This content was created by the National Sleep Foundation

NATIONAL SLEEP FOUNDATION — The National Sleep Foundation’s “Sleeptionary” is an evolving list of common sleep terms and their definitions.

Arousals An abrupt change from “deeper” stage of non-REM (NREM) sleep to a “lighter” stage, or from REM sleep toward wakefulness, with the possibility of awakening at the final outcome. May be accompanied by increased tonic electromyographic activity and heart rate, as well as by an increased number of body movements.
Awakenings The return to the PSG-defined awaked state from any NREM to REM sleep stages. Characterized by alpha and beta  elextroencephalographic activity, a rise in tonic electromyographic activity, voluntary rapid eye movements and eye blinks. This definition is valid on insofar at the PSG is paralleled by a resumption of reasonably alert state of awareness of the environment.
Sleep efficiency The proportion of sleep in the episode potentially filled by sleep (i.e., the ratio of TST to TIB).


Fit bit calculation: time asleep / (total time in bed – time to fall asleep). Once you start sleep tracking, the time it takes for you to actually fall asleep will not be incorporated into this calculation.

REM (called  “sleep stage REM” in ICSD) The stage of sleep with the highest brain activity, characterized by enhanced brain metabolism and vivid hallucinatory imagery or dreaming. There are spontaneous rapid eye movements, resting muscle activity is suppressed, and awakrening threshold to nonsignificant stimuli is high. The electroencephalogram is low-voltage, mixed-frequency, nonalpha record. REM sleep is usually 20% to 25% of TST. Also called “paradoxical sleep.”
Deep sleep A common term for combined NREM stage 3 and 4 sleep. In some sleep literature, the term deep sleep is applied to REM sleep because during REM sleep, individuals have a high awakening threshold to nonsignificant stimuli.
Delta sleep Electroencephalographic activity with a frequency of less than 4 Hz (usually .1-3.5 Hz). IN the scoring of human sleep, the minimum characteristics for scoring delta waves are conventionally 75 µV (peak-to-peak) amplitude and .5-second duration (2 Hz) or less.
Sleep patterns A person’s clock-hour schedule of bedtime and arise time as well as nap behavior; the sleep pattern may also include time and duration of sleep interruptions.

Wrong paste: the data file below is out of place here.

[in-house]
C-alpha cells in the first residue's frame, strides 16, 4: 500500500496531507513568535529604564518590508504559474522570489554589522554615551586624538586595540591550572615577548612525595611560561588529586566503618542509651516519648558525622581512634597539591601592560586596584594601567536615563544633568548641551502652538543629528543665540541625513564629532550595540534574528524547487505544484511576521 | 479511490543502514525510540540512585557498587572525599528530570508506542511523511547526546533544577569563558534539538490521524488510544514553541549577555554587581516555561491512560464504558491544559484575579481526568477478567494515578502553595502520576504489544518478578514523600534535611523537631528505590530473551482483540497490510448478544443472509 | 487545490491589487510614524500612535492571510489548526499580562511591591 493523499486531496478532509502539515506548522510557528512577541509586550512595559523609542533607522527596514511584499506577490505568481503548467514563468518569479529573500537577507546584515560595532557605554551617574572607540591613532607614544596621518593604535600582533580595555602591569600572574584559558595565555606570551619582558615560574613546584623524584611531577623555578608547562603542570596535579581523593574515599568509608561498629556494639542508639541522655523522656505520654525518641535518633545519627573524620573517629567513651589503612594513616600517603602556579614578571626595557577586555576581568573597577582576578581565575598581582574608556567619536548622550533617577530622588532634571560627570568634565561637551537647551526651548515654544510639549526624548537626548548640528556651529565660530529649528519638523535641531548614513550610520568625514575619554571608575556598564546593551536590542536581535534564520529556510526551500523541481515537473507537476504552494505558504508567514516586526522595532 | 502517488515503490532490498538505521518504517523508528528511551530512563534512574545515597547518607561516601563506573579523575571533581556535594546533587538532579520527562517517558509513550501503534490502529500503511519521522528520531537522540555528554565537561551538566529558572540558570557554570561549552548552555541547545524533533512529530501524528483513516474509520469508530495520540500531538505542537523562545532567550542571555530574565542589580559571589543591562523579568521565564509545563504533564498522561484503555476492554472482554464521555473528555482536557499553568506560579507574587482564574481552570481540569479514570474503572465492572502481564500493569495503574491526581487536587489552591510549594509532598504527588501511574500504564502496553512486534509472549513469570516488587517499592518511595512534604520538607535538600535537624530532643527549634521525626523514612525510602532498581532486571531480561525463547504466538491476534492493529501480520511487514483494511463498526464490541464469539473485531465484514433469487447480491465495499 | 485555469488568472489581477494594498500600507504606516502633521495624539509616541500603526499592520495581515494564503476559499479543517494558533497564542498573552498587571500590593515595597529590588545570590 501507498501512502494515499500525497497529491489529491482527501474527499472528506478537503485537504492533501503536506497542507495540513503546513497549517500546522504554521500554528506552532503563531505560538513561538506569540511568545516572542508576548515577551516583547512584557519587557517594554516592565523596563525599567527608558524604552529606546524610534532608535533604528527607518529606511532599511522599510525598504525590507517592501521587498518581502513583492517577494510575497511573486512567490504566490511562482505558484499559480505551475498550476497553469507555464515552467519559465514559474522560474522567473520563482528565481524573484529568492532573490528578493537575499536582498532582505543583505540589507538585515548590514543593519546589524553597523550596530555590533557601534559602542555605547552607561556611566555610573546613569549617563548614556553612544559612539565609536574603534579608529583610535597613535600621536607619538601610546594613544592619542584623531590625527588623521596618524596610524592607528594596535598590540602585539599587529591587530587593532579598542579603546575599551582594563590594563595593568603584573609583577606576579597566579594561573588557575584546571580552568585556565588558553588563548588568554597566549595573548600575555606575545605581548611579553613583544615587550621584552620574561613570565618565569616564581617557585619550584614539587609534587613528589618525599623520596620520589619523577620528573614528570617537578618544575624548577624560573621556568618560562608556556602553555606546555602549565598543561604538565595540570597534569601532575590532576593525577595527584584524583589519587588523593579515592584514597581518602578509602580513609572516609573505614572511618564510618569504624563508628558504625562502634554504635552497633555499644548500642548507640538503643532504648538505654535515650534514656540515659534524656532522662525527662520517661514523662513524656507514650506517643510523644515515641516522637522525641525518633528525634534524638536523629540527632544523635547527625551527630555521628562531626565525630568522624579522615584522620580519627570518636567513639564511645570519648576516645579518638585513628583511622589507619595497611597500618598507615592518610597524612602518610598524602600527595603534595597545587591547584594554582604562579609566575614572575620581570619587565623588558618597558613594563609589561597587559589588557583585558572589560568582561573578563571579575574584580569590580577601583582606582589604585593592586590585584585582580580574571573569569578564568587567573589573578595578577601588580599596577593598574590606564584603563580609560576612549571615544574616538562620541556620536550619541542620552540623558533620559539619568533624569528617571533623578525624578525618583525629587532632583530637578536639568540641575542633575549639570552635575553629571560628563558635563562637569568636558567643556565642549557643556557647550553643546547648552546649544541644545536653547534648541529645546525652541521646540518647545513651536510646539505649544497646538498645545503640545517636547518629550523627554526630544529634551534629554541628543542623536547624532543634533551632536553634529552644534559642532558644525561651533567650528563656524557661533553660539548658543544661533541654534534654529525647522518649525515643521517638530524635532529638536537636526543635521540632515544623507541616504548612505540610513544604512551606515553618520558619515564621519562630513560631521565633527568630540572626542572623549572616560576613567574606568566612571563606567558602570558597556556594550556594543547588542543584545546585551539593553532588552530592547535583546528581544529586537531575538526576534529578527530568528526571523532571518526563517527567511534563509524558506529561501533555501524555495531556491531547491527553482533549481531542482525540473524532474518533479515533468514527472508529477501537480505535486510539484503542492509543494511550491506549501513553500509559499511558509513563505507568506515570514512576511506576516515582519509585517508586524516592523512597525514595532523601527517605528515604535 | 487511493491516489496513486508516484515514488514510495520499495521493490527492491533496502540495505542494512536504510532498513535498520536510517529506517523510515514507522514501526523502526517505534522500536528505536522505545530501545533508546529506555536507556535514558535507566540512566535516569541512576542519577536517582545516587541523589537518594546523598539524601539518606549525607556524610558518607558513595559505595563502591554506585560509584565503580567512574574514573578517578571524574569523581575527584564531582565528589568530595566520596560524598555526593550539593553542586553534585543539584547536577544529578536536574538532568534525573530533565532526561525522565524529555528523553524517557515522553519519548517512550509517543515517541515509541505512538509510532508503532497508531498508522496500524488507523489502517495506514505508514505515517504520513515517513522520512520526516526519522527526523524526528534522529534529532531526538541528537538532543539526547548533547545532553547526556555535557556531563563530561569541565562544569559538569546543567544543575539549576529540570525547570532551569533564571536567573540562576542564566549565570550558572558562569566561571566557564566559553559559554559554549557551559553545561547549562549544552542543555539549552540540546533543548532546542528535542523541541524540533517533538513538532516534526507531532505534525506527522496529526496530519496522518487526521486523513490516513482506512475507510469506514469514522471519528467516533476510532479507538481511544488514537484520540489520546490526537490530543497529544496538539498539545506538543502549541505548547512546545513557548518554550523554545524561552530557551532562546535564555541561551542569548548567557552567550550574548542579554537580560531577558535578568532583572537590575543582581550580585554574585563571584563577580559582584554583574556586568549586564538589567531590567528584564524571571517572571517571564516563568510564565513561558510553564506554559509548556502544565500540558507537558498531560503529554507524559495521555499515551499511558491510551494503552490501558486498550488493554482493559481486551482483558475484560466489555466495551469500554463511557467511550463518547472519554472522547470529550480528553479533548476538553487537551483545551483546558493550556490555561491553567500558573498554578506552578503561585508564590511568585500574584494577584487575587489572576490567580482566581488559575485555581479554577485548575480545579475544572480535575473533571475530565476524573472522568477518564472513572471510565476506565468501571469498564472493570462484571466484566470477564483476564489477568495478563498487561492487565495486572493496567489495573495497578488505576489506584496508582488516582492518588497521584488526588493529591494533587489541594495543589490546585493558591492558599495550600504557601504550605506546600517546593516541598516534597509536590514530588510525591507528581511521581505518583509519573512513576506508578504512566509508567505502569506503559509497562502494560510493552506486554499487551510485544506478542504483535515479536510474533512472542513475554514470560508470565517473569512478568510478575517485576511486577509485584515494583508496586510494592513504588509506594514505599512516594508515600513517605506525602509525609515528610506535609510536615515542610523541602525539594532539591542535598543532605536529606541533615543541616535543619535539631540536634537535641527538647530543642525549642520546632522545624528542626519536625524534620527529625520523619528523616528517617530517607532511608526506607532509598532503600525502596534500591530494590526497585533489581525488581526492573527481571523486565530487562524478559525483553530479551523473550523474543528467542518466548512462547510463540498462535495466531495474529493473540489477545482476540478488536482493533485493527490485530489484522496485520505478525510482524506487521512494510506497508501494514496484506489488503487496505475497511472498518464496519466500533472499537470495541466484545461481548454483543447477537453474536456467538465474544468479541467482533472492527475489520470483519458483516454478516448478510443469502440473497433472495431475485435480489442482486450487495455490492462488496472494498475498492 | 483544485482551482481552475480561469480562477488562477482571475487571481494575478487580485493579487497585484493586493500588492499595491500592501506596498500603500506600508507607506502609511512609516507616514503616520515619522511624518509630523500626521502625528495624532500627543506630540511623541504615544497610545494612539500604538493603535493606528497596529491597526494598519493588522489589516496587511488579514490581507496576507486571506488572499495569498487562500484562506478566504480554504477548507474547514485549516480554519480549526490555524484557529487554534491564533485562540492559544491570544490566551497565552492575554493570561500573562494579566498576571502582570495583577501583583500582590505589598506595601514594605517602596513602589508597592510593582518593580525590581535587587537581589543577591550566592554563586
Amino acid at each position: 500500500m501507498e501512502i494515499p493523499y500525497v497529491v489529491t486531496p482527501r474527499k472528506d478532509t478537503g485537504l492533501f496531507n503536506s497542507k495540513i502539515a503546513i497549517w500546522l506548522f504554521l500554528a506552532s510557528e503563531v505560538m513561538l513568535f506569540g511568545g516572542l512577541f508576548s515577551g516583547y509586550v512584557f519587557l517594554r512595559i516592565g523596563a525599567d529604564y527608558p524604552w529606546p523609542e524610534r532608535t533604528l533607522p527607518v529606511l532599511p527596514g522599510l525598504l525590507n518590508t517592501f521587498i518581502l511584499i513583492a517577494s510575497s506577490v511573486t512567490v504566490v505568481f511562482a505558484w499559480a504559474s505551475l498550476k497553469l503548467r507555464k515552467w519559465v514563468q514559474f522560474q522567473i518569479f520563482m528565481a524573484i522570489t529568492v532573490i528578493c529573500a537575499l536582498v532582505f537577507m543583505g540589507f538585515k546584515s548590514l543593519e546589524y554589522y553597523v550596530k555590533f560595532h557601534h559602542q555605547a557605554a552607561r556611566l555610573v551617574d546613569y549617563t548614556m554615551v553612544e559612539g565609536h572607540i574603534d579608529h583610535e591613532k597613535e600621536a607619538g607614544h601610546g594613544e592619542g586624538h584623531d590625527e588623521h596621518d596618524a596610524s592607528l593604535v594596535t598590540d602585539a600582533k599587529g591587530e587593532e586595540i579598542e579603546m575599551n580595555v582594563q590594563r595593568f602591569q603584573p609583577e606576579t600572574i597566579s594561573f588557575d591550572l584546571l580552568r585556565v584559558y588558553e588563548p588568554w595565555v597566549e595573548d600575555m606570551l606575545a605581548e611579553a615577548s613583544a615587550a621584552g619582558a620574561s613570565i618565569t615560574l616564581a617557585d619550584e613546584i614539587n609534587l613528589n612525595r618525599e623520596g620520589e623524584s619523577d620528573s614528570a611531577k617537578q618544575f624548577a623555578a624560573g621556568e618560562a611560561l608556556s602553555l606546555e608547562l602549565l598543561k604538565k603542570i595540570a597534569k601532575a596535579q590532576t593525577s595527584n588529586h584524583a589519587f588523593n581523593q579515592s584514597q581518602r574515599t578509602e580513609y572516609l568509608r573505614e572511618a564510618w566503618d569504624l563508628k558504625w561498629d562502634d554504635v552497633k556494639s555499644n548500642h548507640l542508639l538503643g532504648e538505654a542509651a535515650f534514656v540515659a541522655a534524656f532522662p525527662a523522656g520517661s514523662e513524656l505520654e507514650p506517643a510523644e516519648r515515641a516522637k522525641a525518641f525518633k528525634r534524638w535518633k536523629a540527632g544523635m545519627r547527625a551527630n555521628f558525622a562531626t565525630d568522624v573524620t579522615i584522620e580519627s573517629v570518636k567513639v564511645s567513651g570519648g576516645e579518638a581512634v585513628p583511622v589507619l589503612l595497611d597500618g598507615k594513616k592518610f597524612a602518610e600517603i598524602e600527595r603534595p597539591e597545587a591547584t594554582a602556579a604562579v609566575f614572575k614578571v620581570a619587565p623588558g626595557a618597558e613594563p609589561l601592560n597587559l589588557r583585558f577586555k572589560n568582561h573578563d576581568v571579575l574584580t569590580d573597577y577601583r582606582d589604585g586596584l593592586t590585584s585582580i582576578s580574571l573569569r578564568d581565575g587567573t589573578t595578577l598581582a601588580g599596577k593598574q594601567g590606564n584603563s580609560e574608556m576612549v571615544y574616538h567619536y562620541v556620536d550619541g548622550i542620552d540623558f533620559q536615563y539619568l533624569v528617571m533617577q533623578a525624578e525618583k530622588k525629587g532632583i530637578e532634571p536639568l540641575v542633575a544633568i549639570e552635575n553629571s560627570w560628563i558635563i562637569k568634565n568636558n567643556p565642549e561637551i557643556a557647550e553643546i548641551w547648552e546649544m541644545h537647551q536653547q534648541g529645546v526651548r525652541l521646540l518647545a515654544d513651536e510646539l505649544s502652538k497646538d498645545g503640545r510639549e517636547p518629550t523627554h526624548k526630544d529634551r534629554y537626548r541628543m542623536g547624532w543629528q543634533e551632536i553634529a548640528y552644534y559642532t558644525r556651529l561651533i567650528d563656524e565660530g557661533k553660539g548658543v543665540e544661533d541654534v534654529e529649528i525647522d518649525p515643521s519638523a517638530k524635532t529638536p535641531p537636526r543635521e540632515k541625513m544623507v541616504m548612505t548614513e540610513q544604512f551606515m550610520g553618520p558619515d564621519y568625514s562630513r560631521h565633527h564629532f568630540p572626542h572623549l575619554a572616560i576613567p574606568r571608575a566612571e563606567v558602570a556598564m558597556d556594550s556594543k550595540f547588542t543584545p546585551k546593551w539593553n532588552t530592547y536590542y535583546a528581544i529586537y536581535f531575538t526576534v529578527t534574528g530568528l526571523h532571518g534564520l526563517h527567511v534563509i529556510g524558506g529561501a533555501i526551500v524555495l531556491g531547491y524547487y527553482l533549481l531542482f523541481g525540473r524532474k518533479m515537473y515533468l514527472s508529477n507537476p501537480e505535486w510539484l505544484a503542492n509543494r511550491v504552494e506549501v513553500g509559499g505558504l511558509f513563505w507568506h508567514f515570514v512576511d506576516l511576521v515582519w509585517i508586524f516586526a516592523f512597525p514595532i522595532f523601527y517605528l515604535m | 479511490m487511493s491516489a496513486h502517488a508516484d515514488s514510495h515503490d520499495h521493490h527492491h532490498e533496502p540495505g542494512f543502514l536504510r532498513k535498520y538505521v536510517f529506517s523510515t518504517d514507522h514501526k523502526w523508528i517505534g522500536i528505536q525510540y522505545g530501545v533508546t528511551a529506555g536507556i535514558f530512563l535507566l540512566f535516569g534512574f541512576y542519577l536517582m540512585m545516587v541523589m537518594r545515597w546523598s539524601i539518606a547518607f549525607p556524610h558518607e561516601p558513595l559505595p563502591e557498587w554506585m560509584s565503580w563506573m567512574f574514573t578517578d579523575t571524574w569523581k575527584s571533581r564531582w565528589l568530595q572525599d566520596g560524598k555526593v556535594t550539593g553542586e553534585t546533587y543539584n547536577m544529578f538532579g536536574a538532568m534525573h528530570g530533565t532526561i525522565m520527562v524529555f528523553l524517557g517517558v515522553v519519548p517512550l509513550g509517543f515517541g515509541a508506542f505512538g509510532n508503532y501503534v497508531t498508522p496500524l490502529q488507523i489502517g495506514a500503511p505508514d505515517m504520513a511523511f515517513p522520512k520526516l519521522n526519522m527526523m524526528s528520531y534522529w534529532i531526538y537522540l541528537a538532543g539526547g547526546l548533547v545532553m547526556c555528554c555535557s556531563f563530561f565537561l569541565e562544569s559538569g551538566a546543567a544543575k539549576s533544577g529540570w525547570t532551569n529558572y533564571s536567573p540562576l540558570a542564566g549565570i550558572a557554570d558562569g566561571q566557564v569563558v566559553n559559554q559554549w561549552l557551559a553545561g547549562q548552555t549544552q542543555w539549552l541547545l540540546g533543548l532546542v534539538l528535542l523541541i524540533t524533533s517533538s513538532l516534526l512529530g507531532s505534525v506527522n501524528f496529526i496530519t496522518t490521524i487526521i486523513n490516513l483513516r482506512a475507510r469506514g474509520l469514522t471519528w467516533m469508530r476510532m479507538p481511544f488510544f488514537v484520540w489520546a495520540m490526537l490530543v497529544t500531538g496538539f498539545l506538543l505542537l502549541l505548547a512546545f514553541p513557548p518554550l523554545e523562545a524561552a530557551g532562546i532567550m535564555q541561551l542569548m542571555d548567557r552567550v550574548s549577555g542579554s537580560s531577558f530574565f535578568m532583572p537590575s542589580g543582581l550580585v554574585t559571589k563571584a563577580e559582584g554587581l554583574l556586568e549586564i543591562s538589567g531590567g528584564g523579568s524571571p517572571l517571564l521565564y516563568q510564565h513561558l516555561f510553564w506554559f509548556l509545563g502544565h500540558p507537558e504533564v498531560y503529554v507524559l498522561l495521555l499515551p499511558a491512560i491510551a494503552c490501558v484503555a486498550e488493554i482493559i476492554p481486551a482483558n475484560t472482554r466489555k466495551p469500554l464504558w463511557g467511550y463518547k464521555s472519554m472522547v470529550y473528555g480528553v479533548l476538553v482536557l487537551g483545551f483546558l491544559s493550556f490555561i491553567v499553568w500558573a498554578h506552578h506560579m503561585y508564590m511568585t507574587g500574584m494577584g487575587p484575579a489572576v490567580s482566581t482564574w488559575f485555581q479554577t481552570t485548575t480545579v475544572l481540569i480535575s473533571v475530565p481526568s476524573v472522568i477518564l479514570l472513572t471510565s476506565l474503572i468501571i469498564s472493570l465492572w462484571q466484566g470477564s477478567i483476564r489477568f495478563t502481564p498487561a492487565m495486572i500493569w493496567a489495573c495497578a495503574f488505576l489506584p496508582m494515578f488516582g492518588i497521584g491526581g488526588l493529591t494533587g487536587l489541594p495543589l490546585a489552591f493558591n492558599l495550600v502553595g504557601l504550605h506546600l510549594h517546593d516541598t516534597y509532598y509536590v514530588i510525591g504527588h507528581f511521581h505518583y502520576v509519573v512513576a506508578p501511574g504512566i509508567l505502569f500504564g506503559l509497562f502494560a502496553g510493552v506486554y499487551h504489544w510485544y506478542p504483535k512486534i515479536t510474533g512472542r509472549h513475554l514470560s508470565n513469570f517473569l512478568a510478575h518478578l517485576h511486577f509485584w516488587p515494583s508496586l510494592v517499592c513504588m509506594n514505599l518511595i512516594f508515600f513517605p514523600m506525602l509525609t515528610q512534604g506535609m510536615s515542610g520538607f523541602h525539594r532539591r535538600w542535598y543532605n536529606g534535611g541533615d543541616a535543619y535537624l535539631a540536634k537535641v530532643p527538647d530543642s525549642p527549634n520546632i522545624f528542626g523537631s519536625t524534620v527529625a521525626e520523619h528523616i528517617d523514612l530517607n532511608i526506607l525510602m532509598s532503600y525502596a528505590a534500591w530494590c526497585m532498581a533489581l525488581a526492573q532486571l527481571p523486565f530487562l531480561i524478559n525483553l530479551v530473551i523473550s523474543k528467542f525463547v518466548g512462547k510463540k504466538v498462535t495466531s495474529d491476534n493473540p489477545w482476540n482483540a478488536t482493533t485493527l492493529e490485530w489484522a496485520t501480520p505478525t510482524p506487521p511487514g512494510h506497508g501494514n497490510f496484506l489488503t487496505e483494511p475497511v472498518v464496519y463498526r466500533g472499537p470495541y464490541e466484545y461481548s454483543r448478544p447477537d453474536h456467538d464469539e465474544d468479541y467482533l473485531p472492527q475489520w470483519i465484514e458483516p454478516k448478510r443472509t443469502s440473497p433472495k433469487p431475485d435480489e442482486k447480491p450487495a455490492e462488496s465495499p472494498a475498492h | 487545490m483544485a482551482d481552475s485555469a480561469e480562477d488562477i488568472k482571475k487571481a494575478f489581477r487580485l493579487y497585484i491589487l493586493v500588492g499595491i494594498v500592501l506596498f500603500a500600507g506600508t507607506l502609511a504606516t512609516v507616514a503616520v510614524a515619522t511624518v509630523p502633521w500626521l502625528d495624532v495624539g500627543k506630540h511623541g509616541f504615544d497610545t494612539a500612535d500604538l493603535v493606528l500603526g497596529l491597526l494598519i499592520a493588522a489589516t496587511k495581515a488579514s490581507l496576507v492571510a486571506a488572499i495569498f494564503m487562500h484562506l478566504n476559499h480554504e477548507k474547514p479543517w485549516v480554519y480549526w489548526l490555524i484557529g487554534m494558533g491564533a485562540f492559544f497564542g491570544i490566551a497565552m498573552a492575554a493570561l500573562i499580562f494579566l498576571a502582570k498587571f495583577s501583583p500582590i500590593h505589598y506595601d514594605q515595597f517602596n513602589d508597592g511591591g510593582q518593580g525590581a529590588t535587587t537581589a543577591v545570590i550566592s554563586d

Sleep architecture Represents the cyclical pattern of sleep as it shifts between the different sleep stages, including non-rapid eye movement (NREM) and rapid eye movement (REM) sleep. It allows us to produce a picture of what sleep looks like over the course of a night, taking into account various depths of sleep as well as arousals to wakefulness. Sleep architecture can be represented by a graph called a hypnogram.
Sleep stages Distinctive stages of sleep, best demonstrated by PSG recordings the electrocephalgram, electrooculogram, and electromyogram.
Sleep latency The duration of time from “lights out,” or bedtime, to the onset of sleep.
Total Sleep Time (TST) The amount of actually sleep time in a sleep episode; this time is equal to the total sleep episode less the awake time.  TST is the total of all REM and NREM sleep in a sleep episode.
Time in Bed (TIB) The time in the study from `Lights Out’ to `Lights On’.
Sleep quality One’s satisfaction of the sleep experience, integrating aspects of sleep initiation, sleep maintenance, sleep quantity, and refreshment upon awakening; does not have a clear definition
Light sleep A common term for NREM sleep stage 1, and sometimes stage 2.
Sedentary time (called “into-bed time “ in ICSD) The clock time at which a person gets into bed. The into-bed time (IBT) will be the same as the bedtime for many people but not for those who spend time in wakeful activities in bed such as reading, before attempting to sleep.